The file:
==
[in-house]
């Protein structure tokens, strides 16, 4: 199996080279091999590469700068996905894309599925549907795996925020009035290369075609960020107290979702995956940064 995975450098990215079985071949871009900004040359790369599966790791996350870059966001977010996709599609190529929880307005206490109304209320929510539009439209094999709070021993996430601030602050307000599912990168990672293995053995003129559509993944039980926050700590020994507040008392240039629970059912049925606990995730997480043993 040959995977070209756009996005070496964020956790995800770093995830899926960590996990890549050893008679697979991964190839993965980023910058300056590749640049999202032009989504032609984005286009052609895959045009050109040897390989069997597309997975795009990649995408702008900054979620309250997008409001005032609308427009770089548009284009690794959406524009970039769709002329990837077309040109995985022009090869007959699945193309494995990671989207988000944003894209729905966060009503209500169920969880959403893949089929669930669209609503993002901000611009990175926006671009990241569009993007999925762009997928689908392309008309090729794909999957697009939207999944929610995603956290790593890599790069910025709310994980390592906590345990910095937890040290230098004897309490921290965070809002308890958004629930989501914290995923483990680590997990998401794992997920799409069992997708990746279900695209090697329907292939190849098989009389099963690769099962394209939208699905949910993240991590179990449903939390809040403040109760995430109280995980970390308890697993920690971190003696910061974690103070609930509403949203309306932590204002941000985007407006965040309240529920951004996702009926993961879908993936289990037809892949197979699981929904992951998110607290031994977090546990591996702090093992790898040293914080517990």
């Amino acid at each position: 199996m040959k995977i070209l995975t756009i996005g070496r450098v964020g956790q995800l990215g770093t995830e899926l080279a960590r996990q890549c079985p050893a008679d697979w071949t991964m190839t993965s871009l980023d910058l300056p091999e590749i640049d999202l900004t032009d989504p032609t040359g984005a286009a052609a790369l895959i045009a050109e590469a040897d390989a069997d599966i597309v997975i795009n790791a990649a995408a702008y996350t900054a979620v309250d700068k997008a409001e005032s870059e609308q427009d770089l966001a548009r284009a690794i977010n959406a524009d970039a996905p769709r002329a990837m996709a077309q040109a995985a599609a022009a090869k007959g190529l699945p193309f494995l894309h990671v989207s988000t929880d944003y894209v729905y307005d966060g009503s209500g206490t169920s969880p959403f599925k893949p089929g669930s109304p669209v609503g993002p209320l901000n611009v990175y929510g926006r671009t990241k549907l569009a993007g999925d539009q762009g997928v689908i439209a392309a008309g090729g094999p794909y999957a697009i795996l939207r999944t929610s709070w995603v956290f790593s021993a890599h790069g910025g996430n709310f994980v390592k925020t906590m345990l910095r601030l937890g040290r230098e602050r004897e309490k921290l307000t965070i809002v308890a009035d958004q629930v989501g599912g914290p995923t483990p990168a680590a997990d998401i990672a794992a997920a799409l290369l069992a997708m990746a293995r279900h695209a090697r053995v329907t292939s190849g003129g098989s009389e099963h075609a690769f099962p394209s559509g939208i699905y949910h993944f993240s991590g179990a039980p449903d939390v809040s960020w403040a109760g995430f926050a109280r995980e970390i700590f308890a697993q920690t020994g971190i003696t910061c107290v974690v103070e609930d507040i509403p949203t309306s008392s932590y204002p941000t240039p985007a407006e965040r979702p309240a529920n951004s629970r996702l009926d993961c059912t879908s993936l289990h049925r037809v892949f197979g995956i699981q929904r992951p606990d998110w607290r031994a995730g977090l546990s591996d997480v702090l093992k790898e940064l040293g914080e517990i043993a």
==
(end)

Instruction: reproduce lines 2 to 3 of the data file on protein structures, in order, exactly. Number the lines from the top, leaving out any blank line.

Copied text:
């Protein structure tokens, strides 16, 4: 199996080279091999590469700068996905894309599925549907795996925020009035290369075609960020107290979702995956940064 995975450098990215079985071949871009900004040359790369599966790791996350870059966001977010996709599609190529929880307005206490109304209320929510539009439209094999709070021993996430601030602050307000599912990168990672293995053995003129559509993944039980926050700590020994507040008392240039629970059912049925606990995730997480043993 040959995977070209756009996005070496964020956790995800770093995830899926960590996990890549050893008679697979991964190839993965980023910058300056590749640049999202032009989504032609984005286009052609895959045009050109040897390989069997597309997975795009990649995408702008900054979620309250997008409001005032609308427009770089548009284009690794959406524009970039769709002329990837077309040109995985022009090869007959699945193309494995990671989207988000944003894209729905966060009503209500169920969880959403893949089929669930669209609503993002901000611009990175926006671009990241569009993007999925762009997928689908392309008309090729794909999957697009939207999944929610995603956290790593890599790069910025709310994980390592906590345990910095937890040290230098004897309490921290965070809002308890958004629930989501914290995923483990680590997990998401794992997920799409069992997708990746279900695209090697329907292939190849098989009389099963690769099962394209939208699905949910993240991590179990449903939390809040403040109760995430109280995980970390308890697993920690971190003696910061974690103070609930509403949203309306932590204002941000985007407006965040309240529920951004996702009926993961879908993936289990037809892949197979699981929904992951998110607290031994977090546990591996702090093992790898040293914080517990």
């Amino acid at each position: 199996m040959k995977i070209l995975t756009i996005g070496r450098v964020g956790q995800l990215g770093t995830e899926l080279a960590r996990q890549c079985p050893a008679d697979w071949t991964m190839t993965s871009l980023d910058l300056p091999e590749i640049d999202l900004t032009d989504p032609t040359g984005a286009a052609a790369l895959i045009a050109e590469a040897d390989a069997d599966i597309v997975i795009n790791a990649a995408a702008y996350t900054a979620v309250d700068k997008a409001e005032s870059e609308q427009d770089l966001a548009r284009a690794i977010n959406a524009d970039a996905p769709r002329a990837m996709a077309q040109a995985a599609a022009a090869k007959g190529l699945p193309f494995l894309h990671v989207s988000t929880d944003y894209v729905y307005d966060g009503s209500g206490t169920s969880p959403f599925k893949p089929g669930s109304p669209v609503g993002p209320l901000n611009v990175y929510g926006r671009t990241k549907l569009a993007g999925d539009q762009g997928v689908i439209a392309a008309g090729g094999p794909y999957a697009i795996l939207r999944t929610s709070w995603v956290f790593s021993a890599h790069g910025g996430n709310f994980v390592k925020t906590m345990l910095r601030l937890g040290r230098e602050r004897e309490k921290l307000t965070i809002v308890a009035d958004q629930v989501g599912g914290p995923t483990p990168a680590a997990d998401i990672a794992a997920a799409l290369l069992a997708m990746a293995r279900h695209a090697r053995v329907t292939s190849g003129g098989s009389e099963h075609a690769f099962p394209s559509g939208i699905y949910h993944f993240s991590g179990a039980p449903d939390v809040s960020w403040a109760g995430f926050a109280r995980e970390i700590f308890a697993q920690t020994g971190i003696t910061c107290v974690v103070e609930d507040i509403p949203t309306s008392s932590y204002p941000t240039p985007a407006e965040r979702p309240a529920n951004s629970r996702l009926d993961c059912t879908s993936l289990h049925r037809v892949f197979g995956i699981q929904r992951p606990d998110w607290r031994a995730g977090l546990s591996d997480v702090l093992k790898e940064l040293g914080e517990i043993a």